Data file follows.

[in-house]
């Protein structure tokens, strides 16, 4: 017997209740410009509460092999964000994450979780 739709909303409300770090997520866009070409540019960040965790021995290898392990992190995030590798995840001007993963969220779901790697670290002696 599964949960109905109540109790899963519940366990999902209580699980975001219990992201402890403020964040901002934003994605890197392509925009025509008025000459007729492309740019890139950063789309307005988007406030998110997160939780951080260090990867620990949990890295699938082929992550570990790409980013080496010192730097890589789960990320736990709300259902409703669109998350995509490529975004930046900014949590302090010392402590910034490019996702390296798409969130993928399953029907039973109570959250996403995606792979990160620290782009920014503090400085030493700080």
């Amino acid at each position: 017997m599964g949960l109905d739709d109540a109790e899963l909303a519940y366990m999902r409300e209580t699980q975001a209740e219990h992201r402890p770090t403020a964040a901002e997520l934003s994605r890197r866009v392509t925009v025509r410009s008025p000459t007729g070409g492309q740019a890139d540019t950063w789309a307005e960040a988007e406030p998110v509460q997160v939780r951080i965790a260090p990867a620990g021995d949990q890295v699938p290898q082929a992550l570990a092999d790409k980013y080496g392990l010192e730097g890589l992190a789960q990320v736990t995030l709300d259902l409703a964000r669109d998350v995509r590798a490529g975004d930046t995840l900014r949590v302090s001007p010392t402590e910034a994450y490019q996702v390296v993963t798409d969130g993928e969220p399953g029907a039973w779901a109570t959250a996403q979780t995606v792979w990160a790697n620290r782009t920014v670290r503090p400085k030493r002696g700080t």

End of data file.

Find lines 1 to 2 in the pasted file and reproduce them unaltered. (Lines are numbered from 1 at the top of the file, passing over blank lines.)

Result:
[in-house]
């Protein structure tokens, strides 16, 4: 017997209740410009509460092999964000994450979780 739709909303409300770090997520866009070409540019960040965790021995290898392990992190995030590798995840001007993963969220779901790697670290002696 599964949960109905109540109790899963519940366990999902209580699980975001219990992201402890403020964040901002934003994605890197392509925009025509008025000459007729492309740019890139950063789309307005988007406030998110997160939780951080260090990867620990949990890295699938082929992550570990790409980013080496010192730097890589789960990320736990709300259902409703669109998350995509490529975004930046900014949590302090010392402590910034490019996702390296798409969130993928399953029907039973109570959250996403995606792979990160620290782009920014503090400085030493700080």